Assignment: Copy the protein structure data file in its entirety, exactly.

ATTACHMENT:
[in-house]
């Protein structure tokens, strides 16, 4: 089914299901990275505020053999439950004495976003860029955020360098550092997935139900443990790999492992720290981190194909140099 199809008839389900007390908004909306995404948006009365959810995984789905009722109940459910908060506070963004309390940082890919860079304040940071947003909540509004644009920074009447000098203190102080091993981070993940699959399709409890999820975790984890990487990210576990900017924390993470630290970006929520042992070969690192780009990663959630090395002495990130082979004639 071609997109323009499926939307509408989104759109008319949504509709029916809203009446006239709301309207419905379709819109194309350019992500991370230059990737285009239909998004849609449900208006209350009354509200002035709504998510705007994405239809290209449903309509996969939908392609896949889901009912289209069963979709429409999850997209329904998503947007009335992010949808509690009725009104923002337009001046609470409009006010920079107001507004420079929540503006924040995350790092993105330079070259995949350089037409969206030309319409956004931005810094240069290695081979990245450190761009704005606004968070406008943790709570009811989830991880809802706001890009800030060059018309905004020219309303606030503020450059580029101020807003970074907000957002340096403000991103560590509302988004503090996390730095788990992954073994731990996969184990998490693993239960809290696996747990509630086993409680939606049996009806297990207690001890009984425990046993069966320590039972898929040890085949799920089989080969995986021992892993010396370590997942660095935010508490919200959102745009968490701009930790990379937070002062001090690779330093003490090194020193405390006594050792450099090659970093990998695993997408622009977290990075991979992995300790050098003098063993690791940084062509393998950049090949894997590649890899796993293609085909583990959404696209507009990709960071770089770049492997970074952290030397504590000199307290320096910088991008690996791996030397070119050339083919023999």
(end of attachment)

[in-house]
């Protein structure tokens, strides 16, 4: 089914299901990275505020053999439950004495976003860029955020360098550092997935139900443990790999492992720290981190194909140099 199809008839389900007390908004909306995404948006009365959810995984789905009722109940459910908060506070963004309390940082890919860079304040940071947003909540509004644009920074009447000098203190102080091993981070993940699959399709409890999820975790984890990487990210576990900017924390993470630290970006929520042992070969690192780009990663959630090395002495990130082979004639 071609997109323009499926939307509408989104759109008319949504509709029916809203009446006239709301309207419905379709819109194309350019992500991370230059990737285009239909998004849609449900208006209350009354509200002035709504998510705007994405239809290209449903309509996969939908392609896949889901009912289209069963979709429409999850997209329904998503947007009335992010949808509690009725009104923002337009001046609470409009006010920079107001507004420079929540503006924040995350790092993105330079070259995949350089037409969206030309319409956004931005810094240069290695081979990245450190761009704005606004968070406008943790709570009811989830991880809802706001890009800030060059018309905004020219309303606030503020450059580029101020807003970074907000957002340096403000991103560590509302988004503090996390730095788990992954073994731990996969184990998490693993239960809290696996747990509630086993409680939606049996009806297990207690001890009984425990046993069966320590039972898929040890085949799920089989080969995986021992892993010396370590997942660095935010508490919200959102745009968490701009930790990379937070002062001090690779330093003490090194020193405390006594050792450099090659970093990998695993997408622009977290990075991979992995300790050098003098063993690791940084062509393998950049090949894997590649890899796993293609085909583990959404696209507009990709960071770089770049492997970074952290030397504590000199307290320096910088991008690996791996030397070119050339083919023999």